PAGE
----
Table of Contents
ISRN Biomedical Imaging
Volume 2013 (2013), Article ID 473437, 10 pages
http://dx.doi.org/10.1155/2013/473437
Research Article

Automated Brain Tissue Classification by Multisignal Wavelet Decomposition and Independent Component Analysis

1Artificial Intelligence Lab, Department of Computer Applications, Cochin University of Science and Technology, Kochi 682022, India
2Institute of Radiology and Imaging Sciences, Indira Gandhi Co-Operative Hospital, Kochi, Kerala 682020, India

Received 4 February 2013; Accepted 26 March 2013

Academic Editors: W. Hall, I. Karanasiou, and G. Waiter

Copyright © 2013 Sindhumol S. et al. This is an open access article distributed under the Creative Commons Attribution License, which permits unrestricted use, distribution, and reproduction in any medium, provided the original work is properly cited.

Abstract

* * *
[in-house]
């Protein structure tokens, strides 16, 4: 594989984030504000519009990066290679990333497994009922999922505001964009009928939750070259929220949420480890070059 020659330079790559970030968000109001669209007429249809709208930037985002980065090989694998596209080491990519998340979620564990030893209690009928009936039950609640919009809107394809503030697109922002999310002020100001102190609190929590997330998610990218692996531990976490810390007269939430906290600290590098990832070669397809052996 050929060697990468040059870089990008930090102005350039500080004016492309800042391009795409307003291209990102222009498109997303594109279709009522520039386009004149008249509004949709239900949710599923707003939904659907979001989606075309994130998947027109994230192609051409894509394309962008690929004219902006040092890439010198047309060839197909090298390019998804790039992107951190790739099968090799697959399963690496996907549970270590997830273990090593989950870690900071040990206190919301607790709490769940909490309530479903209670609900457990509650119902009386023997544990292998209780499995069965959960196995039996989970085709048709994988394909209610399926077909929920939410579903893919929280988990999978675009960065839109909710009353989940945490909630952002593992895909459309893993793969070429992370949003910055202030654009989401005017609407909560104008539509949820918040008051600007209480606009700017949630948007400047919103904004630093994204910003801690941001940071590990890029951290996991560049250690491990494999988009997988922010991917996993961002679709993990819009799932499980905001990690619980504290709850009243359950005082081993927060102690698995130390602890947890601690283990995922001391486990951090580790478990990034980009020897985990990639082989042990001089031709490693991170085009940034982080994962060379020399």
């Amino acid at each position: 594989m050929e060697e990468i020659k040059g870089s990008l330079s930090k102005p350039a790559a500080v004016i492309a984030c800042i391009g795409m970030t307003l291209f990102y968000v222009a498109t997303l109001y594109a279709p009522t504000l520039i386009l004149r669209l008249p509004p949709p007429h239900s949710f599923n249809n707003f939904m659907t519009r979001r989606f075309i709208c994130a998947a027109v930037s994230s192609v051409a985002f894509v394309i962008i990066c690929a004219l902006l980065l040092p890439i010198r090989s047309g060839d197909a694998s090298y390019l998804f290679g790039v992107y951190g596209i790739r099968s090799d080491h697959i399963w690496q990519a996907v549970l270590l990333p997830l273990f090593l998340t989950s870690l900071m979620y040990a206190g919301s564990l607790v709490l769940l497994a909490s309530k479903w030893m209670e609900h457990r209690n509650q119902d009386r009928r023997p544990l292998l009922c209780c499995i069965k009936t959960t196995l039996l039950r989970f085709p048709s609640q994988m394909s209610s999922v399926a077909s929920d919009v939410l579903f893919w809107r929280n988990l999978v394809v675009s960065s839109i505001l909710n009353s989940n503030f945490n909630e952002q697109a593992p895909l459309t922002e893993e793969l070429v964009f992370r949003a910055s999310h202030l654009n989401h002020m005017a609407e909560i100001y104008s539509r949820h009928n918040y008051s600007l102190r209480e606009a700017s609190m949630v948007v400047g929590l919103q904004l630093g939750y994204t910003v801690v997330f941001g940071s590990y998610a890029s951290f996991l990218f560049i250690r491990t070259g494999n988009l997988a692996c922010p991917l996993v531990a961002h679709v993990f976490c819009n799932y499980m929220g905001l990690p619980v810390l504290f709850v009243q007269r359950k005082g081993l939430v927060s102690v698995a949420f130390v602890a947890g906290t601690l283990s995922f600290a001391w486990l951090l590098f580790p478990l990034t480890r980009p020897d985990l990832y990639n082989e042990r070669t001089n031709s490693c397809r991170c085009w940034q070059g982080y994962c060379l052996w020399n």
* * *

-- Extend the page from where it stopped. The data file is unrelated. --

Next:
Multispectral analysis is a potential approach in simultaneous analysis of brain MRI sequences. However, conventional classification methods often fail to yield consistent accuracy in tissue classification and abnormality extraction. Feature extraction methods like Independent Component Analysis (ICA) have been effectively used in recent studies to improve the results. However, these methods were inefficient in identifying less frequently occurred features like small lesions. A new method, Multisignal Wavelet Independent Component Analysis (MW-ICA), is proposed in this work to resolve this issue. First, we applied a multisignal wavelet analysis on input multispectral data. Then, reconstructed signals from detail coefficients were used in conjunction with original input signals to do ICA. Finally, Fuzzy C-Means (FCM) clustering was performed on generated results for visual and quantitative analysis. Reproducibility and accuracy of the classification results from proposed method were evaluated by synthetic and clinical abnormal data. To ensure the positive effect of the new method in classification, we carried out a detailed comparative analysis of reproduced tissues with those from conventional ICA. Reproduced small abnormalities were observed to give good accuracy/Tanimoto Index values, 98.69%/0.89, in clinical analysis. Experimental results recommend MW-ICA as a promising method for improved brain tissue classification.